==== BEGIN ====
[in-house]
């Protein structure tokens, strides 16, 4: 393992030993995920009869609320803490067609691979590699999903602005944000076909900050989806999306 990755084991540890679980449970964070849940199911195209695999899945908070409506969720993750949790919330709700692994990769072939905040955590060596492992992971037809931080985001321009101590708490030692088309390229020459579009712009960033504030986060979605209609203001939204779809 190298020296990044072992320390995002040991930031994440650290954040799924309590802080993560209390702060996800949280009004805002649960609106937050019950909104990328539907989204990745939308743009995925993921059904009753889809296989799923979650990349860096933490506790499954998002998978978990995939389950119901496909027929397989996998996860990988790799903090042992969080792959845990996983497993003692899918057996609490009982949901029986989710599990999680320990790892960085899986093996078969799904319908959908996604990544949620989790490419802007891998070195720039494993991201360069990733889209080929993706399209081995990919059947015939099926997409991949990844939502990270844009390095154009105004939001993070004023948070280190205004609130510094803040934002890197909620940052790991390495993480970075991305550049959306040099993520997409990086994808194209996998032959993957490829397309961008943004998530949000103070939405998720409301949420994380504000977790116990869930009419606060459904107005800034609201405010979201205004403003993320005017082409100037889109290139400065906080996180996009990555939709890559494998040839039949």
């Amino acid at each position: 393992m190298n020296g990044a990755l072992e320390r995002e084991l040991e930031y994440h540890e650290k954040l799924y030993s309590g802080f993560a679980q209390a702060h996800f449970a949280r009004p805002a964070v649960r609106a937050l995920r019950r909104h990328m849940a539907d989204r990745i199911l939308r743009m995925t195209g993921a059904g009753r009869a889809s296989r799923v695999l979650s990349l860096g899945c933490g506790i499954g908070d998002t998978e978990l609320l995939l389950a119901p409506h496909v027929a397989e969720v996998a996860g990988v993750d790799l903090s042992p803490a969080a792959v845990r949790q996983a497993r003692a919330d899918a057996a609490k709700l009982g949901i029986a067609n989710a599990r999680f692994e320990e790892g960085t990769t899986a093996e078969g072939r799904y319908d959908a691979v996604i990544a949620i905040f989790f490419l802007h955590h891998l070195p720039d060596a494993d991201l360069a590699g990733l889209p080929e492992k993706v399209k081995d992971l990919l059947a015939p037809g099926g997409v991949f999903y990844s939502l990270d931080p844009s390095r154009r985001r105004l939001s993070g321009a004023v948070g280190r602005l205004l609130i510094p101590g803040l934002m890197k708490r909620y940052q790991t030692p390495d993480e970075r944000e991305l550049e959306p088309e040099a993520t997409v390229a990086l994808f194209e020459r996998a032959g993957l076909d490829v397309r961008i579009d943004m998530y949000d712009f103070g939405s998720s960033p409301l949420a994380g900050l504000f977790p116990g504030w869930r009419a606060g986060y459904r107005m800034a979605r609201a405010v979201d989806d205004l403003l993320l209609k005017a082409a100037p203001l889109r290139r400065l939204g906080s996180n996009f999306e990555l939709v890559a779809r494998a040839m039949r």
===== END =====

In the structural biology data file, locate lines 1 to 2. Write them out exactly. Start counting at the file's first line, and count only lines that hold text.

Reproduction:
[in-house]
């Protein structure tokens, strides 16, 4: 393992030993995920009869609320803490067609691979590699999903602005944000076909900050989806999306 990755084991540890679980449970964070849940199911195209695999899945908070409506969720993750949790919330709700692994990769072939905040955590060596492992992971037809931080985001321009101590708490030692088309390229020459579009712009960033504030986060979605209609203001939204779809 190298020296990044072992320390995002040991930031994440650290954040799924309590802080993560209390702060996800949280009004805002649960609106937050019950909104990328539907989204990745939308743009995925993921059904009753889809296989799923979650990349860096933490506790499954998002998978978990995939389950119901496909027929397989996998996860990988790799903090042992969080792959845990996983497993003692899918057996609490009982949901029986989710599990999680320990790892960085899986093996078969799904319908959908996604990544949620989790490419802007891998070195720039494993991201360069990733889209080929993706399209081995990919059947015939099926997409991949990844939502990270844009390095154009105004939001993070004023948070280190205004609130510094803040934002890197909620940052790991390495993480970075991305550049959306040099993520997409990086994808194209996998032959993957490829397309961008943004998530949000103070939405998720409301949420994380504000977790116990869930009419606060459904107005800034609201405010979201205004403003993320005017082409100037889109290139400065906080996180996009990555939709890559494998040839039949």